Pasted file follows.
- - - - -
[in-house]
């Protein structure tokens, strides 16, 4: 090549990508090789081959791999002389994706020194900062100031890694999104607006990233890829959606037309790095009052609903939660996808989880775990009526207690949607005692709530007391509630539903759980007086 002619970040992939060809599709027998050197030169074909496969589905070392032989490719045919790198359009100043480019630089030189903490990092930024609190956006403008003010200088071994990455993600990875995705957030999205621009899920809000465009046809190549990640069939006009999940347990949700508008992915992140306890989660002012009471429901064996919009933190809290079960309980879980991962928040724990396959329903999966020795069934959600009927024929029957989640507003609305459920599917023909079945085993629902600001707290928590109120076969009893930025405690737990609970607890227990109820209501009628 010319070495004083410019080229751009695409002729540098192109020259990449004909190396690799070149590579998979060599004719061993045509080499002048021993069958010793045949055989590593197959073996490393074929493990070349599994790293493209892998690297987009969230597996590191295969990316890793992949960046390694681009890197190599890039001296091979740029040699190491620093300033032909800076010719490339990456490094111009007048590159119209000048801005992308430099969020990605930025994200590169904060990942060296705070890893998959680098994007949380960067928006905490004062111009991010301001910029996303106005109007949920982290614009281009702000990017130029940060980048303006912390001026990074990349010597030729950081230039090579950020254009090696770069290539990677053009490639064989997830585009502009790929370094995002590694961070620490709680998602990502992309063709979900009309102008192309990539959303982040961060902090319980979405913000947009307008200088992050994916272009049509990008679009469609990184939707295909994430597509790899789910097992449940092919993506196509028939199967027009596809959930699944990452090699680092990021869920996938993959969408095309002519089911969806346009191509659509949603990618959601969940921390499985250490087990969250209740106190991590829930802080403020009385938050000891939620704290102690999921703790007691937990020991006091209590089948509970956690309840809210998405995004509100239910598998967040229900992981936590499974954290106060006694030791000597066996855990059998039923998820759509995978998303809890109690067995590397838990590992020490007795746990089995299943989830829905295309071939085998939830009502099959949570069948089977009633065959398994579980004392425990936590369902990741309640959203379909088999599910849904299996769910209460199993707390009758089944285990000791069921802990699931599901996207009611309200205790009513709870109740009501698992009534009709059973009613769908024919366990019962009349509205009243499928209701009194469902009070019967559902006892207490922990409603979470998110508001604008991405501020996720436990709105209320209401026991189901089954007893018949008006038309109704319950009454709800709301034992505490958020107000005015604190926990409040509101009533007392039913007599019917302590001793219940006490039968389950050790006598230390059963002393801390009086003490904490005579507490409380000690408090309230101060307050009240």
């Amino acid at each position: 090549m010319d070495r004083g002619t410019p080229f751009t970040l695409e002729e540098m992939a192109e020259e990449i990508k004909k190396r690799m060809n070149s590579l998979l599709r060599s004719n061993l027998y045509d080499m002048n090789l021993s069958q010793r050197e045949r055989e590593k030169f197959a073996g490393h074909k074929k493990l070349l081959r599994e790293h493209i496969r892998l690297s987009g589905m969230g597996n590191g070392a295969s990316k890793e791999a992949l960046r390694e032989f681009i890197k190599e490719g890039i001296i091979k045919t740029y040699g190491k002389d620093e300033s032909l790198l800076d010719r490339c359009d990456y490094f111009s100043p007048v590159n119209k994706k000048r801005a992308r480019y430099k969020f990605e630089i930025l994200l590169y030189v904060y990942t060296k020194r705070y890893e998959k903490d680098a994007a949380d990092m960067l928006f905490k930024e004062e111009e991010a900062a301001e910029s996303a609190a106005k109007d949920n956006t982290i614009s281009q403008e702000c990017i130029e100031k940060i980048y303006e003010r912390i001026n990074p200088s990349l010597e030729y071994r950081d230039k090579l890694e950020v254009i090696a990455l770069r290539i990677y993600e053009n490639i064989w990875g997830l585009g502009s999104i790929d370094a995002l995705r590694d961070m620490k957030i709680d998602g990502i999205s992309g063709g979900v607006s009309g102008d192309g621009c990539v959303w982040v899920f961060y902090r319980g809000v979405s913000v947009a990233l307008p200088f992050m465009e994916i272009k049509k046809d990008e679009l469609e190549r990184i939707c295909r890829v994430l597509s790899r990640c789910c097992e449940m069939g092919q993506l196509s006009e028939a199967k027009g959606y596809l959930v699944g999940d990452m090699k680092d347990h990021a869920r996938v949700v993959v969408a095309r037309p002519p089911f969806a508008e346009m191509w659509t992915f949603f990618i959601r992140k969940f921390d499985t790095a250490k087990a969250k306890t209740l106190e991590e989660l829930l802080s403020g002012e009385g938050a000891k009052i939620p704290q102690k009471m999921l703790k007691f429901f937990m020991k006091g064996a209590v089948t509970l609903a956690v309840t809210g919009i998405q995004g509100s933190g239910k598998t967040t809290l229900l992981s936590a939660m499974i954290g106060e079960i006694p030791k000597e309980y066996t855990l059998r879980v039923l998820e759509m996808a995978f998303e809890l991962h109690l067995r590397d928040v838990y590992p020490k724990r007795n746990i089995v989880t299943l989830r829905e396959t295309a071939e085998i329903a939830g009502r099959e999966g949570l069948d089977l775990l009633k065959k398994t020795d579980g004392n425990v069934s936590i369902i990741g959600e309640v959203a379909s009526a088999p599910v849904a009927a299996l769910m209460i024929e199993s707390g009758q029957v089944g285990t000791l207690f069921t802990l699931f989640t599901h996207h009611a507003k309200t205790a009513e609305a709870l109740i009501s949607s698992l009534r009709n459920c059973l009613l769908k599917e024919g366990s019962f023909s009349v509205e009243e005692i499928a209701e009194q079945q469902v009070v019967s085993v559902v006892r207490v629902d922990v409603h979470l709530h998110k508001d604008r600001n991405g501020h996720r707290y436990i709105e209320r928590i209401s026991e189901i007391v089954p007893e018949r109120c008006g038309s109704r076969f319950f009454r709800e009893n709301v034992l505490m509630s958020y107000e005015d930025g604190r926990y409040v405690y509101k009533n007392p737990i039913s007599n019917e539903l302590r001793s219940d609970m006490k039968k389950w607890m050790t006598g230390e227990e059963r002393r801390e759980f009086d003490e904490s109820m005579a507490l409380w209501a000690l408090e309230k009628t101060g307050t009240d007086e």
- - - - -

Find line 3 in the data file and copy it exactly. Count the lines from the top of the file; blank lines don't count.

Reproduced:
């Amino acid at each position: 090549m010319d070495r004083g002619t410019p080229f751009t970040l695409e002729e540098m992939a192109e020259e990449i990508k004909k190396r690799m060809n070149s590579l998979l599709r060599s004719n061993l027998y045509d080499m002048n090789l021993s069958q010793r050197e045949r055989e590593k030169f197959a073996g490393h074909k074929k493990l070349l081959r599994e790293h493209i496969r892998l690297s987009g589905m969230g597996n590191g070392a295969s990316k890793e791999a992949l960046r390694e032989f681009i890197k190599e490719g890039i001296i091979k045919t740029y040699g190491k002389d620093e300033s032909l790198l800076d010719r490339c359009d990456y490094f111009s100043p007048v590159n119209k994706k000048r801005a992308r480019y430099k969020f990605e630089i930025l994200l590169y030189v904060y990942t060296k020194r705070y890893e998959k903490d680098a994007a949380d990092m960067l928006f905490k930024e004062e111009e991010a900062a301001e910029s996303a609190a106005k109007d949920n956006t982290i614009s281009q403008e702000c990017i130029e100031k940060i980048y303006e003010r912390i001026n990074p200088s990349l010597e030729y071994r950081d230039k090579l890694e950020v254009i090696a990455l770069r290539i990677y993600e053009n490639i064989w990875g997830l585009g502009s999104i790929d370094a995002l995705r590694d961070m620490k957030i709680d998602g990502i999205s992309g063709g979900v607006s009309g102008d192309g621009c990539v959303w982040v899920f961060y902090r319980g809000v979405s913000v947009a990233l307008p200088f992050m465009e994916i272009k049509k046809d990008e679009l469609e190549r990184i939707c295909r890829v994430l597509s790899r990640c789910c097992e449940m069939g092919q993506l196509s006009e028939a199967k027009g959606y596809l959930v699944g999940d990452m090699k680092d347990h990021a869920r996938v949700v993959v969408a095309r037309p002519p089911f969806a508008e346009m191509w659509t992915f949603f990618i959601r992140k969940f921390d499985t790095a250490k087990a969250k306890t209740l106190e991590e989660l829930l802080s403020g002012e009385g938050a000891k009052i939620p704290q102690k009471m999921l703790k007691f429901f937990m020991k006091g064996a209590v089948t509970l609903a956690v309840t809210g919009i998405q995004g509100s933190g239910k598998t967040t809290l229900l992981s936590a939660m499974i954290g106060e079960i006694p030791k000597e309980y066996t855990l059998r879980v039923l998820e759509m996808a995978f998303e809890l991962h109690l067995r590397d928040v838990y590992p020490k724990r007795n746990i089995v989880t299943l989830r829905e396959t295309a071939e085998i329903a939830g009502r099959e999966g949570l069948d089977l775990l009633k065959k398994t020795d579980g004392n425990v069934s936590i369902i990741g959600e309640v959203a379909s009526a088999p599910v849904a009927a299996l769910m209460i024929e199993s707390g009758q029957v089944g285990t000791l207690f069921t802990l699931f989640t599901h996207h009611a507003k309200t205790a009513e609305a709870l109740i009501s949607s698992l009534r009709n459920c059973l009613l769908k599917e024919g366990s019962f023909s009349v509205e009243e005692i499928a209701e009194q079945q469902v009070v019967s085993v559902v006892r207490v629902d922990v409603h979470l709530h998110k508001d604008r600001n991405g501020h996720r707290y436990i709105e209320r928590i209401s026991e189901i007391v089954p007893e018949r109120c008006g038309s109704r076969f319950f009454r709800e009893n709301v034992l505490m509630s958020y107000e005015d930025g604190r926990y409040v405690y509101k009533n007392p737990i039913s007599n019917e539903l302590r001793s219940d609970m006490k039968k389950w607890m050790t006598g230390e227990e059963r002393r801390e759980f009086d003490e904490s109820m005579a507490l409380w209501a000690l408090e309230k009628t101060g307050t009240d007086e």